By Rachel Taber
Senior Dani Glass has been working with the organization Ultimate Peace, located in Israel, for six years. The program aims to bring together kids from different backgrounds. Ultimate Peace has a camp each summer, but also weekly practices in many communities.
Ultimate Peace focuses on giving kids the opportunity to meet peers that they have never gotten the chance to and build lasting relationships. “Ultimate Peace is a peace-building organization that uses the sport of ultimate Frisbee to bring together youth from Arab Israeli, Jewish Israeli, and Palestinian backgrounds,” explained Glass.
“So we put them on teams together, we teach them how to play ultimate together, and we teach them about spirit,” said Glass. “Through that they create these lasting relationships that they would have never gotten the chance to create otherwise.”
Ultimate Peace has grown and this year has had their first Coaches in Training (CIT) group graduate the three-year program. “Middle Eastern kids who have really shown themselves to be leaders can apply and if they’re accepted into this CIT program they do leadership training and they meet all year round,” Glass said “It really ensures that Ultimate Peace is a consistent thing in their lives rather than something they just do in the summer,” said Glass
Although Ultimate Peace is making a difference, not all groups want to participate. “Some families within some communities certainly embraced it more than others. Because these kids are coming from such diverse backgrounds, some are very interested in peace-building organizations and others see the other group as something different, something dangerous, something they don’t want to be a part of.”
Participation has increased since it began due to participants going back into their communities and sharing their experiences.
“At first he said ‘No, I want nothing to do with them,’ and then the next year his teachers talked to him about it again and he decided to come,” Glass explained on the experience of one camper. “His whole family was against this idea but he came anyway, and the next year he had five younger brothers and cousins coming with him.”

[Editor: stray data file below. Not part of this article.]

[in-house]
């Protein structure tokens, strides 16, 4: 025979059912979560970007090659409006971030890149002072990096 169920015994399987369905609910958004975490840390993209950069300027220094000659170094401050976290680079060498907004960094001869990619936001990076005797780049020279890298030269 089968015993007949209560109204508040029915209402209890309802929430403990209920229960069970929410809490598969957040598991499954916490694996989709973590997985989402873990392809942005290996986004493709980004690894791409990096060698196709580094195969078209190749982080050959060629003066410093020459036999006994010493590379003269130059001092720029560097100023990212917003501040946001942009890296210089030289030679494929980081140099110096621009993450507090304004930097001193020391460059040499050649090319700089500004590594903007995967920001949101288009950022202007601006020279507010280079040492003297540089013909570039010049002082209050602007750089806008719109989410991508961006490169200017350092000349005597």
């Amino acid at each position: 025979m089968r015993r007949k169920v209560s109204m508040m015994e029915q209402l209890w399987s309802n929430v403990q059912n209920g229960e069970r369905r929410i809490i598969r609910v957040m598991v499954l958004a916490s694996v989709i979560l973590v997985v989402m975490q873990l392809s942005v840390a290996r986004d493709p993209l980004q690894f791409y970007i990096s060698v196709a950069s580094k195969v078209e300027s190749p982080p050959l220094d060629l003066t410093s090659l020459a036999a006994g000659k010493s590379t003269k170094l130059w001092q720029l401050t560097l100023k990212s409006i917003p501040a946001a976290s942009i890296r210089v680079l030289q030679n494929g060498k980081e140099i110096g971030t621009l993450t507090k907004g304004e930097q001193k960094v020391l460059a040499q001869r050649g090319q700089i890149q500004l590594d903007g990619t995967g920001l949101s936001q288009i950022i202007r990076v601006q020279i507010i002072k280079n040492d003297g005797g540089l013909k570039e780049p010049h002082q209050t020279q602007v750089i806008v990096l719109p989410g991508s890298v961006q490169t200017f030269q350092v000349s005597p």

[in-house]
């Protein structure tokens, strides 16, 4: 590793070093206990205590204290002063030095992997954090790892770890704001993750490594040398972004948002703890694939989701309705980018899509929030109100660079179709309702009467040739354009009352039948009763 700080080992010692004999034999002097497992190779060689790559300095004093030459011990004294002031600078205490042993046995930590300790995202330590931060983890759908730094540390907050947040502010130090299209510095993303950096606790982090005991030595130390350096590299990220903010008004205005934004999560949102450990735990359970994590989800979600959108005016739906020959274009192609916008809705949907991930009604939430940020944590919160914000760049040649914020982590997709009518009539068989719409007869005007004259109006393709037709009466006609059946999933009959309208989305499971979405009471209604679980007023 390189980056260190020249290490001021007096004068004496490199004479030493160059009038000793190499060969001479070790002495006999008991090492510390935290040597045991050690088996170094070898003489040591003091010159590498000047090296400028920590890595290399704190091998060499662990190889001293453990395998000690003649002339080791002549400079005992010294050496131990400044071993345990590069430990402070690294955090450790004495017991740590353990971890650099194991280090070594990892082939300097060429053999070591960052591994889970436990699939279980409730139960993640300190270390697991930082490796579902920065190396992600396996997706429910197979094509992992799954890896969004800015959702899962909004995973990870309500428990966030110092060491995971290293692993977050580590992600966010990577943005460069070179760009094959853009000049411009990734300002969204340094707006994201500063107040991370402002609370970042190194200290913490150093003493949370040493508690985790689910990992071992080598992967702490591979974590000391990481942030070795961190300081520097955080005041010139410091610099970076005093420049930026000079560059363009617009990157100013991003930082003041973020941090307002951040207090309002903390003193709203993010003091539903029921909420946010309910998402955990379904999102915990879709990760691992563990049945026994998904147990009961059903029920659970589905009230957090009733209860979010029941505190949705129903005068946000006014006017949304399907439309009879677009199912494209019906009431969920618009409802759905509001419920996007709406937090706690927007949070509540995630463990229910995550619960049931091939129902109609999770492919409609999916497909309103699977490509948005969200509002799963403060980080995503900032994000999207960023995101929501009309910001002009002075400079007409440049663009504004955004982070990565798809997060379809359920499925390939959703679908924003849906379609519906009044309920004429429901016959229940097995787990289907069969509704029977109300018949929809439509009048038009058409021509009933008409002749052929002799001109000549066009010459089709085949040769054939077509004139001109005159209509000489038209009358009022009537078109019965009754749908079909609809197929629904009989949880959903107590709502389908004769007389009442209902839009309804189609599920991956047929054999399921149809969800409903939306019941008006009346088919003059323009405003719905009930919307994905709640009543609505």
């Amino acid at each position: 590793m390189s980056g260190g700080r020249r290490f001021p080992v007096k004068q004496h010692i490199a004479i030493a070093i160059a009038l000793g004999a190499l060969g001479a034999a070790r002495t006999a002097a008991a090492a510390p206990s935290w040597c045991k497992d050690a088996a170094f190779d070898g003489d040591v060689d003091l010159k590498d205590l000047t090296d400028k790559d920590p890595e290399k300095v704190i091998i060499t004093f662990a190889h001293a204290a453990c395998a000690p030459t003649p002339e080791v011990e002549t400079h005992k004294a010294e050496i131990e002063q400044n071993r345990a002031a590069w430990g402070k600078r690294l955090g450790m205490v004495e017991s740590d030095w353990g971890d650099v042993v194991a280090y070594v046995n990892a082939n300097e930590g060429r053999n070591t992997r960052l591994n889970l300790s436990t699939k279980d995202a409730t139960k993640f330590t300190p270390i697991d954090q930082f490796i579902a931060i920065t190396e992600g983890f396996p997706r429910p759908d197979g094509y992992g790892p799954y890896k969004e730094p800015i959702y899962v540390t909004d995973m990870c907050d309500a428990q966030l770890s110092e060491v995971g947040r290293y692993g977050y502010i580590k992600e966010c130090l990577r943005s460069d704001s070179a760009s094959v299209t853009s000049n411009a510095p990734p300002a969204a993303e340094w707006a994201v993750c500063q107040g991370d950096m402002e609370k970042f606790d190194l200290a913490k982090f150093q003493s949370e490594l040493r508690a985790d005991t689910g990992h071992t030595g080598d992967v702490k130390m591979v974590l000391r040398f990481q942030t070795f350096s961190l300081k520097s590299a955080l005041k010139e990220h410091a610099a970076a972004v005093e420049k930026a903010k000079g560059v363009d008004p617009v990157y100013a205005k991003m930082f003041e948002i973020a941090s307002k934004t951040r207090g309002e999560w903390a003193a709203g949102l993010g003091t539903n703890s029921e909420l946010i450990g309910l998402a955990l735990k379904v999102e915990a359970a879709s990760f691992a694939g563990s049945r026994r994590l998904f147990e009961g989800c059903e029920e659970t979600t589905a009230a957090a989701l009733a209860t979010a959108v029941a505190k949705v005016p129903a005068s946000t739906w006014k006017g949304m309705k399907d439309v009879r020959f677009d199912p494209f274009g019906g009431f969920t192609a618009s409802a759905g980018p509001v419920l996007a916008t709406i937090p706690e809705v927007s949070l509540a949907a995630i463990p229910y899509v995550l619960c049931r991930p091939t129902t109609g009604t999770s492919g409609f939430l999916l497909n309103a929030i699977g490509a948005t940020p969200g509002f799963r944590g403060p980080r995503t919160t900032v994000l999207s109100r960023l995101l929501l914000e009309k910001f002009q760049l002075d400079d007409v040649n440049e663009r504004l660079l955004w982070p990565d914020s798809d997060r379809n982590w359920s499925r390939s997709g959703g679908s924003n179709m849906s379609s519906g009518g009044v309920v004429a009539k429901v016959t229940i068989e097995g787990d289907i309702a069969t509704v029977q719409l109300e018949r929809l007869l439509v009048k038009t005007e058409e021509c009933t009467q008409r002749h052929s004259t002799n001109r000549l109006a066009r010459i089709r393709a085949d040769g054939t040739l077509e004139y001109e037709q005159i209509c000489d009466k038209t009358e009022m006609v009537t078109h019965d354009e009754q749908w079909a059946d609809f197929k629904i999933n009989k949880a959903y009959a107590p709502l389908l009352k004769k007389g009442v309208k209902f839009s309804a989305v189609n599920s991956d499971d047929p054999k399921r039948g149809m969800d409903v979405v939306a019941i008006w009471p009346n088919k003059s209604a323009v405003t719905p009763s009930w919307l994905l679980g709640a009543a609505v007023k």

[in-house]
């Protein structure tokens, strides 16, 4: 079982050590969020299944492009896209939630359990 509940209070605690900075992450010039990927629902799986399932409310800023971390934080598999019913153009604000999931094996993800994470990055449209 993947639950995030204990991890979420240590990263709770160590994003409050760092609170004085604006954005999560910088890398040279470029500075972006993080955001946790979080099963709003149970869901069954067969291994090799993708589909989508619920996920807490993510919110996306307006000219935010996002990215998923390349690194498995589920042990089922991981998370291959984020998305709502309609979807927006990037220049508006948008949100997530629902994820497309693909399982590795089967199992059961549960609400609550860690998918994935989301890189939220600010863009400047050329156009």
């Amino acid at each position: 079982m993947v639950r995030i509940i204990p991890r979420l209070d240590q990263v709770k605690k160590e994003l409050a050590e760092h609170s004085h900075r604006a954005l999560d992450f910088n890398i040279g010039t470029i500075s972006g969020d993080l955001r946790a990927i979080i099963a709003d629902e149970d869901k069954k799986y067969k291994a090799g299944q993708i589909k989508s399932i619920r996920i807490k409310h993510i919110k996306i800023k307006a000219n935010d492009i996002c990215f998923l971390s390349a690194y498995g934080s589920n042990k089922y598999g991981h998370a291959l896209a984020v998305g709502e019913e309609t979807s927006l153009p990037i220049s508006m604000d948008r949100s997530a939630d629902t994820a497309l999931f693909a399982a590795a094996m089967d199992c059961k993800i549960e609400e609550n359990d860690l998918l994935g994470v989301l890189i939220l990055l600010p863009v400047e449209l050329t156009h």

There are many ways to get involved with the program. “Camp is non-profit; every staff member has to raise a certain amount of money or pay extra to come to camp,” Glass said. “So another way to get involved is to hit the donate button, or encourage your team or your group to get in touch with us and raise money to sponsor a kid to come to camp, or to pay for every kid to get a disc or a jersey.” There are also coach and American CIT applications that come out each December.
Ultimate Peace allows both campers and coaches learn from the experience. “Ultimate Peace has made me grow as a person so much. What happens at camp is we have these kids coming in who speak different languages,” Glass said. “You have to be super concise and there are so any times that a translator isn’t available so I have to find ways to explain it through body language, through expression.”
“Ultimate Peace has given me a chance to step out of my comfort zone and realize I love being out of my comfort zone,” said Glass. “I’ve gained so many skills, not just for my own being out-going, but for my own ability to work with people who learn in very different ways. “
Ultimate is a huge event that allows everyone involved to feel like a part of something larger. “It’s so much work, sometimes I look around me and I can’t believe that we’ve pulled it off. It’s this massive group effort and I’ve never felt so big and so important, and I’ve never felt so involved before,” Glass said. “I know with everything I do, not only are kids watching and I’m setting an example, but I’m a part of this machine that needs every single person to work.”
“At camp, I get to see kids who have always been mistrustful of one another come together and cheer for each other, and high five, and embrace. By the time they leave every single person is in tears.”